Monday, March 21, 2011

Ol' Doc Siegfried does not look 90!

Sundays around here are usually pretty quiet days filled with laundry, cleaning catch-up, and other assorted chores. But not this Sunday. This one was special. We were gathering to celebrate Grandpa Sieg's 90th birthday.

My father-in-law has been living with us for a while now, and over the course of the last two years I have come to know and truly appreciate my husband's father. He is the salt of the earth, the kinda guy on which you can always depend, rock solid and nuts'n'bolts practical. He has seen it all, survived to talk about it, and you have to stand back and admire that resilience.

Lt JG Francis E. Siegfried
Just being born on a farm in Renville County in 1921 was enough to give anyone a steel spine.  But Franny wasn't about to be confined by the farm and went out of town to attend high school before he did the most unexpected thing: he went to college to become a teacher. The war got in the way, and he joined the Navy V-7 program that allowed him to finish college before heading off to Notre Dame to become an officer. As a Lieutenant JG, he shipped off on an ocean-going LCI. He crossed the Atlantic and was in the Mediterranean in time to witness the eruption of Mt. Vesuvius before heading for England. He was a navigator during the second wave of landings on Omaha Beach. And if that wasn't enough, when Europe was over, he was sent to the Pacific via the Panama Canal. He was off Okinawa awaiting battle orders when the Japanese surrendered on August 15th, 1945 (in the US, however, it was still August 14th.)

June 5, 1947
Mustered out in  January of '46, he returned to Minnesota and took at job teaching high school in Hanska, where he helped his college friend Marilyn Owen find a job teaching English and PE for fall semester '46... they got married in June of 1947.

Somewhere along the line, Franny was dropped and my father-in-law became Sieg. And it was Sieg who was accepted to the University of Minnesota veterinarian program for the fall of 1949.

Steve and his dad
Steve was born on May 29th, 1953, and a couple of weeks later, Sieg became Doc Siegfried.

My father-in-law is a retired big animal vet. Dogs and cats are just not his thing. He knows about cows. And horses. And, oddly enough, chickens. He's the only recorded case of a human having contracted Newcastle diseases..a poultry kind of thing.  He worked for the U.S. Department of Agriculture for most of his career, and oh, the stories he can tell. To this city girl, they are fascinating, scary, and make me strongly consider becoming a vegetarian!

We lost Steve's mom while I was pregnant with the junior son, but Pop was lucky enough to find love twice more...the first time, albeit sadly and so briefly, with Helen, and then with Vivian. He lost them, too, but managed to keep his feet firmly planted in the land of the living, something both Steve and I watched with great respect for his unflagging fortitude.

Grandpa, Misha, and Steve
When Vivian died, and it became clear that his eyesight was failing, we decided to ask him to come live with us. There was never a moment's hesitation, and I am forever thankful that we made that decision. The boys really got to know their grandfather and he got to know them. There is no substitute for that.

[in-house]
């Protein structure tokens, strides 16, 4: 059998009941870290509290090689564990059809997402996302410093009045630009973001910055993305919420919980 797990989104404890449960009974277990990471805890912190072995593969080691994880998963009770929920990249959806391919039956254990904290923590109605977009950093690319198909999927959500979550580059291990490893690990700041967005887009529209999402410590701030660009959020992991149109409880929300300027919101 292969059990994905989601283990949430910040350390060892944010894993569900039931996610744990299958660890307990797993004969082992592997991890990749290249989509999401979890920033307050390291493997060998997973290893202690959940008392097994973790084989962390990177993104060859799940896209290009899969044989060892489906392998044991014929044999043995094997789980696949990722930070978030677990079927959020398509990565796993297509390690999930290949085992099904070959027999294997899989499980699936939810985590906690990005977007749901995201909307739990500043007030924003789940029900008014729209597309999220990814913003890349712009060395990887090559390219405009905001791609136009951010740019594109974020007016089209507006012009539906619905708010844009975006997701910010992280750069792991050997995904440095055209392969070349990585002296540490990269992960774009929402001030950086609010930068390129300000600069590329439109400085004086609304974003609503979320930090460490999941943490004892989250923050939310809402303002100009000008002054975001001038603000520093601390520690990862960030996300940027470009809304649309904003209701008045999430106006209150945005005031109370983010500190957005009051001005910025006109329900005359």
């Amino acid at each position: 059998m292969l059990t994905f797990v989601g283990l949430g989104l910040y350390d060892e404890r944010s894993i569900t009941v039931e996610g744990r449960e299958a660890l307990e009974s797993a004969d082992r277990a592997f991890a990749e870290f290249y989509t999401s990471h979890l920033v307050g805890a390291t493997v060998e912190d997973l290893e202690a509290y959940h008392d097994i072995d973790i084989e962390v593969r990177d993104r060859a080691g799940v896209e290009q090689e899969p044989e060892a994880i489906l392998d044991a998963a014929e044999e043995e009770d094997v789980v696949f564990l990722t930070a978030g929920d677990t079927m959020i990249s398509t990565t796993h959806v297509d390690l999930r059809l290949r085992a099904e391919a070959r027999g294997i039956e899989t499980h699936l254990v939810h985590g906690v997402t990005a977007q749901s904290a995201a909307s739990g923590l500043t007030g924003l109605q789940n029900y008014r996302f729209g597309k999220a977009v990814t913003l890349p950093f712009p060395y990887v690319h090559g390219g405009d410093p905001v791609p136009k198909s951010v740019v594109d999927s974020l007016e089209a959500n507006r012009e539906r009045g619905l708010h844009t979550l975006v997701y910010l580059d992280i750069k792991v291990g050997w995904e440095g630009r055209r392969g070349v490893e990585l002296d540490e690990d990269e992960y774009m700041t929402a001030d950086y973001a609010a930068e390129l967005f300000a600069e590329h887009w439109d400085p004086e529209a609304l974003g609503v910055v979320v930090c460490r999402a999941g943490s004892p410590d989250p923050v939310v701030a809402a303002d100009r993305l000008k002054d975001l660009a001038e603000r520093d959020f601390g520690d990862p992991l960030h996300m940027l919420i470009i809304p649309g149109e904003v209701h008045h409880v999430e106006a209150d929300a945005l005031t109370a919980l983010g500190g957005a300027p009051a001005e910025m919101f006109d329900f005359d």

LeAnna, Dave, and Grandpa
Pop has buried three wives, and lost his only child. I don't know how he managed to stay upright. But he did and he made sure I was upright, too. My father-in-law has be an incredible pillar of support for me these past two years. He was beside me, in Steve's place, to walk Dave down the aisle to his own wedding.

So, we had an in-gathering o'guys this weekend. Misha flew in from Milwaukee, Dave and LeAnna were home from their holiday in Mexico, and we convened here for dinner on Sunday afternoon. There was a turkey (whose real purpose was to be turned into turkey soup after the fact) and stuffing, and the long awaited German Chocolate Cake.

90 is nothing to sneeze at.  My own Dad is 90. And today, my father-in-law joins him in that august company. Any day we get to laugh is a good day. Any day we get to sit down to dinner and split a Bass Ale is a good day. Between the two of us, we certainly could muddle into maudlin but we've decided against that. Nope. We're going to laugh whenever we can.

Happy Birthday, Pop! And here's to a whole bunch more!

Wifely Person's Tip o' the Week
Know someone turning 90?
The gift of your time is the best present possible.


  1. Loved it. Send our birthday greetings to Sieg.

  2. Happy Birthday, Sieg.


  3. I spoke with Seig today and promised to call him again in another 10 years -- when he turns 100.

    It's incredible that your father and your father-in-law turned 90 less than 8 weeks apart from each other. I am so happy for both of them!

    BTW why is it "Seig" and not "Sieg"?

    Signed "Anonymuos"

  4. A lovely and inspiring posting, Susan.
    You are all very lucky to have each other.

  5. lovely piece transforming sorrow into real joy

  6. Kathryn sends a very belated "Happy Birthday" to Seig. Really enjoyed your blog and appreciated the photo you sent. Terrific cake!!

  7. The Wifely PersonMay 25, 2011 at 10:45 PM

    I will relay the message...thank you!